What’s special about February 23? It’s National Aviation Day!

National Aviation Day was established to commemorate the past, celebrate the present and advance the future of aviation in Canada. It’s recognized every year on February 23, the day in 1909 when J.A.D. McCurdy piloted the first flight in Canada. McCurdy flew the Silver Dart nearly 800 metres in Baddeck, Nova Scotia.

Silver Dart in flight
The Silver Dart

Canada has one of the safest air transportation systems in the world and we also have one of the largest aviation and aerospace industries in the world. Winnipeg is the largest centre in western Canada and the third largest in the country in terms of exports.

Canada’s Aviation History

So, what are some key events in Canada’s aviation history? After J.A.D. McCurdy’s ground-breaking flight in 1909, things really started to—ahem—take off. Here are a few highlights between then and now:

1915 – The first production of aircraft in Canada, the Curtiss JN-3 airplane, begins in Toronto.

1919 – The first direct trans-Atlantic flight is made from St. John’s Newfoundland to Clifden, Ireland by John Alcock and Arthur Whitten Brown in a twin-engine Vickers Vimy bomber.

1924 – The Royal Canadian Air Force (RCAF) is formed.

1930s – Canada moves more freight by air than the rest of the world combined. Air traffic control, flight plans, fixed routes, designated levels, radio contact, soundproof cabins, and flight attendants are introduced.

1934 – Jessica Jarvis becomes the first woman in Canada to earn her commercial pilot’s licence.

1937 – The government creates Trans-Canada Airlines (which became Air Canada in 1964) to meet Canada’s need for transcontinental service.

1938 – The first coast-to-coast passenger service begins on March 6.

1938-1945 – During the Second World War, aircraft manufacturing and training aircrew are one of Canada’s contributions to the wartime effort. By 1945, the aviation industry employs 120,000 people, including 25,000 women.

1944 – The International Civil Aviation Organization (ICAO) is founded with the signing of the Convention on International Civil Aviation. Canada is one of the original 52 member states, and the organization is headquartered in Montreal.

1958 – The Avro CF-105 Arrow makes its first high-speed flight.

Avro Arrow in flight

1999 – Canada leads the world by being the first country to implement safety management systems (SMS) as a new way to eliminate safety risks in civil aviation.

2002 – Canadian Air Transportation Security Authority (CATSA) is created to focus on air transportation security—from passenger and baggage screening to screening airport workers.

2008 – Canada’s Bombardier, Inc, the world’s third-largest civil aircraft maker, unveils its ‘green’ C Series family of fuel-efficient jets.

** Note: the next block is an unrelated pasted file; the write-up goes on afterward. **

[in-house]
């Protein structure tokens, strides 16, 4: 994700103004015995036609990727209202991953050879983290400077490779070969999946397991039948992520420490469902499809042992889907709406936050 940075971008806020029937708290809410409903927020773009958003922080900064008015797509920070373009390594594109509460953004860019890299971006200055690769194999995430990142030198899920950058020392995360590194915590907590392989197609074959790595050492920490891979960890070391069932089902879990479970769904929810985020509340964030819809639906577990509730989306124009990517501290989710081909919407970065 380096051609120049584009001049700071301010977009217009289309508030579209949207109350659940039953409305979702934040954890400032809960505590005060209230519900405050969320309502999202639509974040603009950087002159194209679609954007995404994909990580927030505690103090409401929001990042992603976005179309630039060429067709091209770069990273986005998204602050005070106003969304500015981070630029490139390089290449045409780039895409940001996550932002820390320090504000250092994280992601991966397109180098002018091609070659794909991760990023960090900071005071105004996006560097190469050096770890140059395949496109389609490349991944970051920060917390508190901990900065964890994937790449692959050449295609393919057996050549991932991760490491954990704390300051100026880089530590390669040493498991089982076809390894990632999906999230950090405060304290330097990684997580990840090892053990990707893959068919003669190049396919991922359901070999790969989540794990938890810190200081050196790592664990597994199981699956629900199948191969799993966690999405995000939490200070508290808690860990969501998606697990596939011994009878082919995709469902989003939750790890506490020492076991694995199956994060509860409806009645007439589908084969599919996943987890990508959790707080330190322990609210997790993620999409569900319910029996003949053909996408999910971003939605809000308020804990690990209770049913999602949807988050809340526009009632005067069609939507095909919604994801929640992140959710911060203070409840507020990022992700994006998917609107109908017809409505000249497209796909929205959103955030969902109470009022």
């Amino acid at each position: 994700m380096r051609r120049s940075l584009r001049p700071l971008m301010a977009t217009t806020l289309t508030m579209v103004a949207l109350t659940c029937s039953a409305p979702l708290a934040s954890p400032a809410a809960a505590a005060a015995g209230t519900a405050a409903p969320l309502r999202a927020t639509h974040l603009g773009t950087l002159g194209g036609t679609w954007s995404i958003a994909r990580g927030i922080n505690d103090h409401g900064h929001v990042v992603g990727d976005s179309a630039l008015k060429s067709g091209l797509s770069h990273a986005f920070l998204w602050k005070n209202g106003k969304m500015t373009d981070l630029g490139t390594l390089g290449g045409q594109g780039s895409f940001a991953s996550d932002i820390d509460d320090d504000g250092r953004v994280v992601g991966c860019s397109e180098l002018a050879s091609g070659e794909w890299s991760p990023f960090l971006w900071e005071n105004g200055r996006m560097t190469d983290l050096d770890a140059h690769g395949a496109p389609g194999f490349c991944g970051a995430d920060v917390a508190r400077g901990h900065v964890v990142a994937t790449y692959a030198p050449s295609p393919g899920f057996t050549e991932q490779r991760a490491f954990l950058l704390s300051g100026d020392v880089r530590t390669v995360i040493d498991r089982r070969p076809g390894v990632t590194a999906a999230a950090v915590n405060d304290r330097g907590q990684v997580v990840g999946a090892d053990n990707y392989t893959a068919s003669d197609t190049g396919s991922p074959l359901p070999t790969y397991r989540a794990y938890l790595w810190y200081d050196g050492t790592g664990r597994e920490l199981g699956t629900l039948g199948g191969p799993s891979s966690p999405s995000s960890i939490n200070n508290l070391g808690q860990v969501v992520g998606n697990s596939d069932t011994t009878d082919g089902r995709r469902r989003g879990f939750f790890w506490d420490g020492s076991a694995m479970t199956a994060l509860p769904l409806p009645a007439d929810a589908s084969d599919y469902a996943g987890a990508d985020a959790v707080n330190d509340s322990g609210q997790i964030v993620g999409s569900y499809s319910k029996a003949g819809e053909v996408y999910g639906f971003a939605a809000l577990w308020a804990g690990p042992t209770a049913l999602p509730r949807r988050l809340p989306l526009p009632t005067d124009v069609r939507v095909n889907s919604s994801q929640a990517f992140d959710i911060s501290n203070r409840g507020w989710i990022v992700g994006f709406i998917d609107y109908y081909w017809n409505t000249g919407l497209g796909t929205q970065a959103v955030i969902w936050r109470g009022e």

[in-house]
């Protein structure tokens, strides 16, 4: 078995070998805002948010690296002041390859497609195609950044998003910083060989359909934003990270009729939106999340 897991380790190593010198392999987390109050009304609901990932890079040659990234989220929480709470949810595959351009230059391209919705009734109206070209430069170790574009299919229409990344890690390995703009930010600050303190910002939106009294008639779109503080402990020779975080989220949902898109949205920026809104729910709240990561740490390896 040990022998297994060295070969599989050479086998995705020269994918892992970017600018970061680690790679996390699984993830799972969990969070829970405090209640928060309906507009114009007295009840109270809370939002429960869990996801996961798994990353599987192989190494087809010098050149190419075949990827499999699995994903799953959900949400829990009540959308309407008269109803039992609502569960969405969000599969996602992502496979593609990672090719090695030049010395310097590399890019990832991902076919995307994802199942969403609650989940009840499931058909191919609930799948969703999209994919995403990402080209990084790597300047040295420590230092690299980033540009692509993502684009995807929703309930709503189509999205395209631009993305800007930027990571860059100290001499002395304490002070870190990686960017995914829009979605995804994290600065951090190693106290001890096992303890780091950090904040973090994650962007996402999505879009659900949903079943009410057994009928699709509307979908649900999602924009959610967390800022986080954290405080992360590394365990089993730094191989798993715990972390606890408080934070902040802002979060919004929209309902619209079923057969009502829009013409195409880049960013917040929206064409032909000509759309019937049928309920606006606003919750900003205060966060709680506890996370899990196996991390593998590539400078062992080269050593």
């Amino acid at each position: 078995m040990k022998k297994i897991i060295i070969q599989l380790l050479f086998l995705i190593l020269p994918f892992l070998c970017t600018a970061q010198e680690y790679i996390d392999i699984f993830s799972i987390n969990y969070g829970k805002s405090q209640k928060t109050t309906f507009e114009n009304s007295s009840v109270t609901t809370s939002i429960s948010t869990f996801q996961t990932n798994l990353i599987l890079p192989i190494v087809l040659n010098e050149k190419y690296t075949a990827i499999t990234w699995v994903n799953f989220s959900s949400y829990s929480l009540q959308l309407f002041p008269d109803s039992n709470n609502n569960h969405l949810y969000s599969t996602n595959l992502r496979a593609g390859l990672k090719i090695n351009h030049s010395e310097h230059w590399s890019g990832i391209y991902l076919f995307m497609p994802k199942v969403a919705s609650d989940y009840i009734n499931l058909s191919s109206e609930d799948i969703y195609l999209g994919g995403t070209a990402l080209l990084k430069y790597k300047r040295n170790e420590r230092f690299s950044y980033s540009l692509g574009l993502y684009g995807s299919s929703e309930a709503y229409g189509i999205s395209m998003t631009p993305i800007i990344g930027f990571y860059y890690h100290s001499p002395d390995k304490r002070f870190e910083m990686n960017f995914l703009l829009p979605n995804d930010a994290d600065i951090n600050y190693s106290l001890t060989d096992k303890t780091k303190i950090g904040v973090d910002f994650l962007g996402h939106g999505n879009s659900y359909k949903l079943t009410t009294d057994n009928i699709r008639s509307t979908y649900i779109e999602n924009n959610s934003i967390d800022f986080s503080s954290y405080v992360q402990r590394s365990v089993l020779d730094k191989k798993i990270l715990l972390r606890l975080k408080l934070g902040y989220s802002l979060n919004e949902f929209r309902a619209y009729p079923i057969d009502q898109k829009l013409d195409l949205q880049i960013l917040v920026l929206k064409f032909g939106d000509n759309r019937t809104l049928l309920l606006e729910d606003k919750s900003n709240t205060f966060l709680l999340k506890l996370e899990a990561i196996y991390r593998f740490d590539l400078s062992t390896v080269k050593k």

2014 – The first test ranges for drones and safety regulations are approved.

2015 – The Bombardier C Series CS100 aircraft is certified.

2018 – Canada introduces new safety measures to protect Canadians from laser attacks on aircraft.

2018 – Canada publishes new fatigue regulations that respect modern fatigue science and international standards to limit the amount of time a crew member can be on the job, making air travel safer for all Canadians

2019 – Canada introduces new regulations for remotely piloted aircraft systems (drones)

2022 – The new Royal Aviation Museum of Western Canada opens in Winnipeg (I put this one in here to make sure you’re still reading.)

Canadian innovations

The infamous Avro Arrow was mentioned above, but there are other Canadian aviation innovations worth noting.

The anti-gravity “G-suit”, designed by Wilbur Franks, enabled military pilots to safely fly at altitudes that tested them physically and psychologically. This pressure suit allowed pilots to carry out manoeuvres without losing consciousness. Modern-day astronauts’ suits are based on Franks’ design.

RCAF pilots in G-suits
RCAF pilots geared up in G-suits

We all know how frustrating it is to be sitting on the tarmac, waiting for your plane to be de-iced, but this safety measure is worth the wait. You can thank the National Research Council of Canada for coming up with this innovative procedure.

Aviation connects Canadians in large and small communities with one another, contributes to the health of the economy, and creates jobs. For example, annual sales of Canadian aerospace products and services total more than $25 billion, with exports of aerospace goods and services approaching $17 billion.

Right now, the future of our aerospace industry is in jeopardy, as Canada is facing a projected shortage of 55,000 skilled workers within the next few years. At the Royal Aviation Museum, we’re working hard to address this through STEM-based educational programming. We’re also partnering with local aviation companies and educational institutions to bring awareness to career paths in the industry.

One of those partners is Boeing Canada. They’ll be joining us for National Aviation Day on February 23 with a booth that highlights career opportunities—and they’re running a paper plane contest!

We’ve got a few other activities lined up for February 23 including a “fireside chat” with a couple of our museum’s founders, special tours, and a presentation by some of our volunteers about the restoration of our Bellanca Aircruiser. And if you’re a photographer, come back in the evening for Photography Night at the Museum.

Admission is 50% off all day on National Aviation Day and parking fees will be waived.

Celebrate with us on February 23!


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